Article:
Saturday, May 29, 2010

Writer as Planner

Zadie Smith has written an interesting number of essays in her recent book. There is an essay about writing which I find interesting. She has categorized writers into 2 camps: macro planners and micro planners. Macro planners are those writers who make plots, notes, characters, scenarios, research and what have you during the writing of their book. The actual writing is also done in a slap dash manner, where in the macro planner may write the ending first, then the start or middle part and so on. In other words, not in a chronological order but in the way his mind is organized as he gives form to his writing. This is the exact opposite of the micro planner.

The micro planner writes his work chronologically from star to finish. All the research and thinking is done beforehand before the writing can actually begin. Zadie Smith admits that she belongs to the micro planner school. This type of writer needs to work out their plot as they write chapter by chapter until the end. A lot of re-work occurs as the writer makes changes, for example starting with the first voice and changing to third person later on. So one can say that a lot of re-working occurs during the writing although in some cases once the work is done it is really finished. There is no first draft or second draft once the work is completed. The whole process I think takes more time than the work done by the macro planner.

I think writers may be a combination of both. For example, Hemingway is more like a micro planner although he does re-write a lot with many drafts if one understands his comments on writing. But Hemingway’s work seems to flow seamlessly like Marquez that one has the impression of Hemingway being a consummate micro planner. It is difficult to think that his work had a lot of drafts. The thing about successful writers is that they know how they think in terms of the craft of writing. Good writers subsume their writing CRAFT with the way their mind works. So the result is a natural method that fits their writing ability. I think struggling writers have not reached this understanding. So struggling or new writers have good writing ability but are unable to harness this skill into a working craft or technique.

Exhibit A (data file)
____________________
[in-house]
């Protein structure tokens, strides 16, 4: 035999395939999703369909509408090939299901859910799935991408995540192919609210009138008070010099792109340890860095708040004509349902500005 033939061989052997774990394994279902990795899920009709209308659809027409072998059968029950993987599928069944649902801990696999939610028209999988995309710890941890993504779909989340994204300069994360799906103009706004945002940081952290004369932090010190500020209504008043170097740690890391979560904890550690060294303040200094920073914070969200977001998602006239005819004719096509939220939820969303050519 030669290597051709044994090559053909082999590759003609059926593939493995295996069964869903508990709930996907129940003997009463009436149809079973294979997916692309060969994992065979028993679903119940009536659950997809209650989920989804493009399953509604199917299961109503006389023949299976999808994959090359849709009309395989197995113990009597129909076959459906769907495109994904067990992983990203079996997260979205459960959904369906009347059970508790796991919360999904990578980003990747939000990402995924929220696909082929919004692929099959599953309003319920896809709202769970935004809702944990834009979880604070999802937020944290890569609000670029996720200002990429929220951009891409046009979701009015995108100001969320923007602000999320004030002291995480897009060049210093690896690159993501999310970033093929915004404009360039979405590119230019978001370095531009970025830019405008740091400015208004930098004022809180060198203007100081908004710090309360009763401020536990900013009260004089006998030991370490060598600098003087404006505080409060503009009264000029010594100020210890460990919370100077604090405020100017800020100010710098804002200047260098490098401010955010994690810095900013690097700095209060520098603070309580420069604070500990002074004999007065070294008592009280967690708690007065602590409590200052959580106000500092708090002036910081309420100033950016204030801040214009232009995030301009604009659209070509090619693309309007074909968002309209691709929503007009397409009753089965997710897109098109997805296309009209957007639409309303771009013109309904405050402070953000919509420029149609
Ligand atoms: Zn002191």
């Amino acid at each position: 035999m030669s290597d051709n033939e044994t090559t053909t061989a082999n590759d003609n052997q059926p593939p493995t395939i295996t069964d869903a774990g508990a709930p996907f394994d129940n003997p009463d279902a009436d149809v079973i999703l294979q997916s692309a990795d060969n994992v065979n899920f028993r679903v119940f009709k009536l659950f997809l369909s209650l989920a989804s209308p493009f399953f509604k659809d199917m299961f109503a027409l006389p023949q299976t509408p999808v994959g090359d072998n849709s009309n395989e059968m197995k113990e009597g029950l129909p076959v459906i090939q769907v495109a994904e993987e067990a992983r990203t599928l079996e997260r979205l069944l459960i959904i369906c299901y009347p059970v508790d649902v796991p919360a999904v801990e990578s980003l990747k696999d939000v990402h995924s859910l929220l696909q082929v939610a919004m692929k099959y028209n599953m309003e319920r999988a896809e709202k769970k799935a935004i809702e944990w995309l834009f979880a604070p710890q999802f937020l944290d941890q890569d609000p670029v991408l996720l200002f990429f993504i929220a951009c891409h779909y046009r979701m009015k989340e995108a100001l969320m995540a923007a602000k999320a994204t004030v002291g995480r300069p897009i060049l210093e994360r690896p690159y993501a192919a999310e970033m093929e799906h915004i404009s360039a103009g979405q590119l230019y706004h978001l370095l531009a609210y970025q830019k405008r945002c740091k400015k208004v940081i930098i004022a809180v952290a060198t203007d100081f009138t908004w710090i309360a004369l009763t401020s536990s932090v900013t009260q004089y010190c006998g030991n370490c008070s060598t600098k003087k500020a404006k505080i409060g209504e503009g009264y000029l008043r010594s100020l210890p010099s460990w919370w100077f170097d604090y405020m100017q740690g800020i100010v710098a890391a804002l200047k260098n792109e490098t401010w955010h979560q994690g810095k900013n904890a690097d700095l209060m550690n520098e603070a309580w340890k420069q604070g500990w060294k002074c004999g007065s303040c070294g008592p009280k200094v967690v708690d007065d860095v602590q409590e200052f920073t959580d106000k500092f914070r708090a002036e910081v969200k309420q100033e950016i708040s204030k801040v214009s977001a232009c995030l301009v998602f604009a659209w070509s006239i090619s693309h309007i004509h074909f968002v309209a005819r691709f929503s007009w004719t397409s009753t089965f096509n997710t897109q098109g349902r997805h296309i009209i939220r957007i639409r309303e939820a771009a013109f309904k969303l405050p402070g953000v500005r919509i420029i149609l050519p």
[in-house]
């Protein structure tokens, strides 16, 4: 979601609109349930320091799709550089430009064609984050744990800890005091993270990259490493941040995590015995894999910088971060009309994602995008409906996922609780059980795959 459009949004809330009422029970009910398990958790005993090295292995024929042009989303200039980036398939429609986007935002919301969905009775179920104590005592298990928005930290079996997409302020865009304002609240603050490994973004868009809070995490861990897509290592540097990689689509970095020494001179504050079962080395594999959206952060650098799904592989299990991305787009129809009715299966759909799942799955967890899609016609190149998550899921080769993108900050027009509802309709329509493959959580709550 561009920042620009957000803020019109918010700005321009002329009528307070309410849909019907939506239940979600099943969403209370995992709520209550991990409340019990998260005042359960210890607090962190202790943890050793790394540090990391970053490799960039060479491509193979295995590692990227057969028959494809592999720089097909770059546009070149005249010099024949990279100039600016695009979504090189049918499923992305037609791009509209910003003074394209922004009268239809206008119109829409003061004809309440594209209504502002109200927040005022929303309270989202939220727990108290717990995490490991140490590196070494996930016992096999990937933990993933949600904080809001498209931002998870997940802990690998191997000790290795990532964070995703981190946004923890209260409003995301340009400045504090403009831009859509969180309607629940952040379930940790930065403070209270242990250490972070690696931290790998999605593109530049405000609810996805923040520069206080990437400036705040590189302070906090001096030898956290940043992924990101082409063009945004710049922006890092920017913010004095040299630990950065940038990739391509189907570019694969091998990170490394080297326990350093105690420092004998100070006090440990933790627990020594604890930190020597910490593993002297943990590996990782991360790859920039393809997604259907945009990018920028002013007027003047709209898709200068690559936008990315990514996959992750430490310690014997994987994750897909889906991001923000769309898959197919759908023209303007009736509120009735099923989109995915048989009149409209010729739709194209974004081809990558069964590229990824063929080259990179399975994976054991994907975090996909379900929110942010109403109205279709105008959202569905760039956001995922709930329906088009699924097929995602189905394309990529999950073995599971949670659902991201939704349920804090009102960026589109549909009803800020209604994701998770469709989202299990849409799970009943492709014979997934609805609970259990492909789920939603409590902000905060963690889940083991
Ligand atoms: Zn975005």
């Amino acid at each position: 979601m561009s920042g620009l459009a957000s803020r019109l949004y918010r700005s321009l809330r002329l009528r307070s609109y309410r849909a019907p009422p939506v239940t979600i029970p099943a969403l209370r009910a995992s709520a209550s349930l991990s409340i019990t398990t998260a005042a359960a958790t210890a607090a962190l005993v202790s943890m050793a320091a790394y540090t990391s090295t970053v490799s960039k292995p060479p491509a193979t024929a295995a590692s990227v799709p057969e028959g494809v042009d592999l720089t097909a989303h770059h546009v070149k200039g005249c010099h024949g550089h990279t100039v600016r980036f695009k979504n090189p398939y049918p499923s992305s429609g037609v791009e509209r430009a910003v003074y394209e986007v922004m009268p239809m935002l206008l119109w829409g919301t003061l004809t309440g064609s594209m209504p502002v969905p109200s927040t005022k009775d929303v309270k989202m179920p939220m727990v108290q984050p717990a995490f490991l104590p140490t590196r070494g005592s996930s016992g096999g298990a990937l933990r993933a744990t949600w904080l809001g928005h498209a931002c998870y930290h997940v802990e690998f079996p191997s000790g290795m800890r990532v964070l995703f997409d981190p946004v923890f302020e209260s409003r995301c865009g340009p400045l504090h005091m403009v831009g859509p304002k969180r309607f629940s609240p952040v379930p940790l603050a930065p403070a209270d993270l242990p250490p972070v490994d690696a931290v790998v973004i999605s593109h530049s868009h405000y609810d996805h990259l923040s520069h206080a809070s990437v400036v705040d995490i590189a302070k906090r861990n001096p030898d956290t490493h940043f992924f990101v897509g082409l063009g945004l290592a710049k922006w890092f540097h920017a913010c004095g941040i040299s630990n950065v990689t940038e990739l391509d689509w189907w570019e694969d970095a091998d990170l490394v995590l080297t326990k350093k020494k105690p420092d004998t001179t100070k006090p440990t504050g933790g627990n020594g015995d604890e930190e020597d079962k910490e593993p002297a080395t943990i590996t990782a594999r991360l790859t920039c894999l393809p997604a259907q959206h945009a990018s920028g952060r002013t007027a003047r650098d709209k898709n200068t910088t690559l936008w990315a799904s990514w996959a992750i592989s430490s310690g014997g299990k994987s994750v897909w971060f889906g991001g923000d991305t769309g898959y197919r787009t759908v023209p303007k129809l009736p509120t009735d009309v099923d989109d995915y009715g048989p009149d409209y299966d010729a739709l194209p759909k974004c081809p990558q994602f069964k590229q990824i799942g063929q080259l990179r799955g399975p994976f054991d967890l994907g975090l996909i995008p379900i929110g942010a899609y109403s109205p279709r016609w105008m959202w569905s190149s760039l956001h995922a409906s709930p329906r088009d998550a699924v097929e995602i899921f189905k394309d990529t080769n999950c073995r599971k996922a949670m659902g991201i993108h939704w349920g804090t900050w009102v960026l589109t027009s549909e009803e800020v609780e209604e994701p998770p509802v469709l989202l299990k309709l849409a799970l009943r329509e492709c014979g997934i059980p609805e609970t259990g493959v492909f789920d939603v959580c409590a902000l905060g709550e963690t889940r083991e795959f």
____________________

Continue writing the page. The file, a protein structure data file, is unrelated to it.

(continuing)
Once an understanding is reached, struggling writers eventually become good professional writers, hopefully rich and famous as well.  In my case, I may be a macro planner by temperament and thinking but mistakenly works as a micro planner probably deluded by the Hemingway example. Perhaps this explains my failure. I often stop if I cannot proceed to the next chapter although I already have thoughts and ideas on future scenes. I guess it’s the journey of the writer as they struggle to find their voice, increase their writing skill and eventually devise a writing craft and technique. In fact it’s not the act of writing really but the act of creativity – the creation of a piece of work out of inner urgings. So the writer needs to understand how the act of creativity plays out with the way his mind works and expresses itself.

So it’s a mental exercise to understand how the mind works in terms of creativity. I guess this is the secret: by separating the task of writing and the act of creativity which is subsumed into one’s writing craft. It’s a more difficult challenge than it seems because one cannot put a technique into creativity. It’s also an act of understanding, to be aware of their mind’s inner working. So being Buddhist-like with the emphasis on meditation and self-reflection may help. The mind is naturally driven to distraction: reading too many books, DVDs or external activity in the hope of increasing one’s experience and, therefore, fuel the writing binge. Perhaps Eckhart Tolle is right: one cannot add experience or skills to learn about one self but to look within. Perhaps this is the starting point for the next journey.

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